A Conversation With a Chicago Uber Employee About Tipping

Tipping on Uber has gotten a lot of media attention lately and it seems as if the momentum for a tip option is building.  There have been companies like Vugo that have come out and added a tip option to their app and although it isn’t as smooth as an in app tip function, it does raise awareness of the issue with passengers.  I have actually spoken to drivers who have seen an increase in their cash tips just from using the tablet in their car and having passengers ask about tipping.

Today though, I wanted to share a guest post with you from an RSG reader in Chicago who recently had a conversation with an Uber employee about tipping.  In my mind, the Uber employee’s responses were pretty typical of Uber and really speak to the large disconnect between Uber and its drivers.  I also included a fun (sort of) poll at the bottom that I’m curious to see the results from.

I recently had the rare opportunity to ask an Uber employee a candid question that has been burning inside me: Why won’t Uber allow tipping?

A Conversation With a Chicago Uber Employee About Tipping
A Conversation With a Chicago Uber Employee About Tipping

I have been a ride share driver in Chicago for over a year now.

I initially drove for Lyft and then added Uber to my resume. As of late, I spend most of my time under the Uber logo as I find I can be consistently busy that way.

Recently I have tried being online for Lyft guaranteed hours and I would wait 40 minutes or more before I finally got a request. But I tried it because I really like the idea of a possible tip with Lyft. On some days I would get up to $15 in tips and that is a half a tank of gas. But I find I can’t justify the down time waiting for a fare. I just can’t support myself with the pay under Lyft.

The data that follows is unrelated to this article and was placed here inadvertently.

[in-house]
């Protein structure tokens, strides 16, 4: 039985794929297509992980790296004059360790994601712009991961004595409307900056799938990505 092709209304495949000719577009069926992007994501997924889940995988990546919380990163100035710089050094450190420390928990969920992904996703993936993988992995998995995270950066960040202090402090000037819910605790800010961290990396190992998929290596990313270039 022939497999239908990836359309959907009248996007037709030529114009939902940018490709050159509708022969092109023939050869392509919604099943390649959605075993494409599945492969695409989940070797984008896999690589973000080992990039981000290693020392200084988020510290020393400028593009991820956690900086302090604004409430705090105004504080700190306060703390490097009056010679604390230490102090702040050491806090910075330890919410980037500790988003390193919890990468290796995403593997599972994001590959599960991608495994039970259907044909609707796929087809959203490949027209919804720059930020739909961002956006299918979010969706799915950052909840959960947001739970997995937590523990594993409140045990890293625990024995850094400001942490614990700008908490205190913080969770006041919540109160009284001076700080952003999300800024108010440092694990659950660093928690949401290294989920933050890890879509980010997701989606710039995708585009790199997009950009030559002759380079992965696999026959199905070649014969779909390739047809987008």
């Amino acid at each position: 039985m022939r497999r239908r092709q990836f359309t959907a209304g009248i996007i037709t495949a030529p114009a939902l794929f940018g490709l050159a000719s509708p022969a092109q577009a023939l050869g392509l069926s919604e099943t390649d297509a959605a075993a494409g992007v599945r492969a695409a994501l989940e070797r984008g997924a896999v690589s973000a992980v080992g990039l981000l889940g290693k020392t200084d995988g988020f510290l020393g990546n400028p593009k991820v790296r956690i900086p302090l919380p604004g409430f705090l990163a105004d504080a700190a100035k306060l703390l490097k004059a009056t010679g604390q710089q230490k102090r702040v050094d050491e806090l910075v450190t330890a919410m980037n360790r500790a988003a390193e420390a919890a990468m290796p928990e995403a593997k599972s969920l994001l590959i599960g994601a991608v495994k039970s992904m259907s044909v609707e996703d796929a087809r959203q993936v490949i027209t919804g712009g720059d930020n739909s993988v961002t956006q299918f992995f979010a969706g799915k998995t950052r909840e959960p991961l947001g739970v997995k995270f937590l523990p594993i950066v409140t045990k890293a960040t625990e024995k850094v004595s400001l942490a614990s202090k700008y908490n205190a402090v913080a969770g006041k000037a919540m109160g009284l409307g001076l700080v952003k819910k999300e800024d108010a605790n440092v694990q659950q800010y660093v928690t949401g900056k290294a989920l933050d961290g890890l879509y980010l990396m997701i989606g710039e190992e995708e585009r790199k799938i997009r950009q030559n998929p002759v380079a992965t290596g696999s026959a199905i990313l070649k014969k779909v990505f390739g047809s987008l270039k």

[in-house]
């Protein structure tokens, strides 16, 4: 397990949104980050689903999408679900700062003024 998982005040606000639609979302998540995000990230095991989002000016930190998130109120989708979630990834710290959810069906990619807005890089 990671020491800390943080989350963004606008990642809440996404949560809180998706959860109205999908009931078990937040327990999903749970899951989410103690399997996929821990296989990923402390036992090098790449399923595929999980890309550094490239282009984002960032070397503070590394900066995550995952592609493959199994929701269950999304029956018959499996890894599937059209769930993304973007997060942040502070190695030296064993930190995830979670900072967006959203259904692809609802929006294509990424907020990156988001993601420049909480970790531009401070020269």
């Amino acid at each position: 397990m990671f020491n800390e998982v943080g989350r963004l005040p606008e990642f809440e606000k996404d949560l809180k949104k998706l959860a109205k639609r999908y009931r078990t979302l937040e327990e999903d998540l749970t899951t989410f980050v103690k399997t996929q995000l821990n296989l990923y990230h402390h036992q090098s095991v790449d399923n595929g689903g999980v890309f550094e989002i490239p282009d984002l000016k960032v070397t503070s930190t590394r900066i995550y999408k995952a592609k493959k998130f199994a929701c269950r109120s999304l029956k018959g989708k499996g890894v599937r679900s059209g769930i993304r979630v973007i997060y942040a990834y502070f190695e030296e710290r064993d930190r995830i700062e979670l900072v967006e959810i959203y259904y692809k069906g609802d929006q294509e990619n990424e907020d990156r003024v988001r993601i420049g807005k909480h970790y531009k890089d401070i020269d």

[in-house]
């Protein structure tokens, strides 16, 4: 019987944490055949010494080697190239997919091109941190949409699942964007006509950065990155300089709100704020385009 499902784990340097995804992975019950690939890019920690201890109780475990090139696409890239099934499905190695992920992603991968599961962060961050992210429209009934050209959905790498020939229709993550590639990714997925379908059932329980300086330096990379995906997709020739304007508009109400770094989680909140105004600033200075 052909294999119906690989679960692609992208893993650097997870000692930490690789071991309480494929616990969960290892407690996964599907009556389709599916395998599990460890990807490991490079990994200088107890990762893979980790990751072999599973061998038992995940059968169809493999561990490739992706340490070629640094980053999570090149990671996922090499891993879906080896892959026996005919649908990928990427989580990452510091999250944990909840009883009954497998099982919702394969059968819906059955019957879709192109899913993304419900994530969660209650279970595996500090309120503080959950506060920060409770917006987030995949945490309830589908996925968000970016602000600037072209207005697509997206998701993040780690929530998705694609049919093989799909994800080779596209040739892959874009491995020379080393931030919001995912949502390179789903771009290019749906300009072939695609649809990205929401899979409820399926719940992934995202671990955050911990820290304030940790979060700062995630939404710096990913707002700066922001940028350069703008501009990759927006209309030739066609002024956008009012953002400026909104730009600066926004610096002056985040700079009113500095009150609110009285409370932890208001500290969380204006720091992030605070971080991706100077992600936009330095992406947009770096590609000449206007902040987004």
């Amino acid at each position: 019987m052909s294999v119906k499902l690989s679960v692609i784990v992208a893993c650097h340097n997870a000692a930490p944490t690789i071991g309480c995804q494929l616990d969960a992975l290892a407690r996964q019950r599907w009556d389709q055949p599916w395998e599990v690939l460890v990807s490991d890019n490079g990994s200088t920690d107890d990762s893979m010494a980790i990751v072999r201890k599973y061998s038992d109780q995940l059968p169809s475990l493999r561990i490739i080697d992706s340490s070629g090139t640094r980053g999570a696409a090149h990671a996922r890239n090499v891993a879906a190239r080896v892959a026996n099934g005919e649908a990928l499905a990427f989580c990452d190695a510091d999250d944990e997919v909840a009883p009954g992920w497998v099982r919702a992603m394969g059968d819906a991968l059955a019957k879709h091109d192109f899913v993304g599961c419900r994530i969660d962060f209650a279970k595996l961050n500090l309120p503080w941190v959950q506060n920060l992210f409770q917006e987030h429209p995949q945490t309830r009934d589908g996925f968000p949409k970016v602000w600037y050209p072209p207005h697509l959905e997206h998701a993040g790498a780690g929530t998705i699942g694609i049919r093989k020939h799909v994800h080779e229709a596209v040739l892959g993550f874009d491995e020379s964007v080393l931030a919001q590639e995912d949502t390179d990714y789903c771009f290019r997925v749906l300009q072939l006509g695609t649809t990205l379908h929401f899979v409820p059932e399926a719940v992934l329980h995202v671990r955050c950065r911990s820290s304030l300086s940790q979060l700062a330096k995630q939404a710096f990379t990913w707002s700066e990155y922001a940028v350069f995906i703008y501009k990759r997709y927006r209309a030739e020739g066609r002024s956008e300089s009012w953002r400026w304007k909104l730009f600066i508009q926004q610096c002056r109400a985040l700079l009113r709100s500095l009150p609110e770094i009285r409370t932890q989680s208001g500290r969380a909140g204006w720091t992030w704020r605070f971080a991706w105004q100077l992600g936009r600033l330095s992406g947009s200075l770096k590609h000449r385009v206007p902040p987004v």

Many of my Uber riders say they have never heard of Lyft.

When I started last summer, Lyft was as busy as Uber but something has changed in Chicago. In my opinion, Lyft needs better marketing in here, but that is another subject for another day.

I have always prided myself on my high rating. I never did the over the top things like provide water, candy, mints etc. though.  Personally, I didn’t want to carry around a cooler of water and waste trunk space. Many times I have had my trunk filled to the brink with luggage or golf clubs.

I do have charge cords for all the popular phones, but nothing else.

For about 8 months, my rating was 4.9 or so. Recently though, I noticed a drop with both companies and I was confused as to why since I hadn’t really changed anything. I was friendly, knowledgeable about Chicago and knew my way around as I grew up in the city. I talked when I sensed it was ok and I kept quiet as needed.

I did some online research and found that one possible reason was rider awareness. When most people give a rating on a scale of 1 to 5, they assume 3 is average. When given a scale of 1 to 10, 5 is considered average.

So I decided to educate my riders. First, I printed business cards and then later just put up a sign which I placed on the back of my front seat.

Please take a moment to give me an honest rating.

Your feedback directly affects my ability to continue to drive. A rating of 5 stars should be given if your ride went well. A 3 star rating is not considered “average.” That is only 60%. I need to maintain a rating above 4.6 (92%) to keep my driving privileges. Please don’t rate me for things not in my control.

I will do my best to get you to your destination in a safe and efficient manner. If something is not to your liking, please do not hesitate to let me know.

A tip is appreciated but not necessary

Last Saturday, I picked up three people, two women and a man, all in their 20’s. Toward the end of the 20 minute ride, the young man mentioned that he worked for Uber. He was in charge of launching Uber in new cities.

So I took the opportunity to talk to him, an Uber employee about my concerns.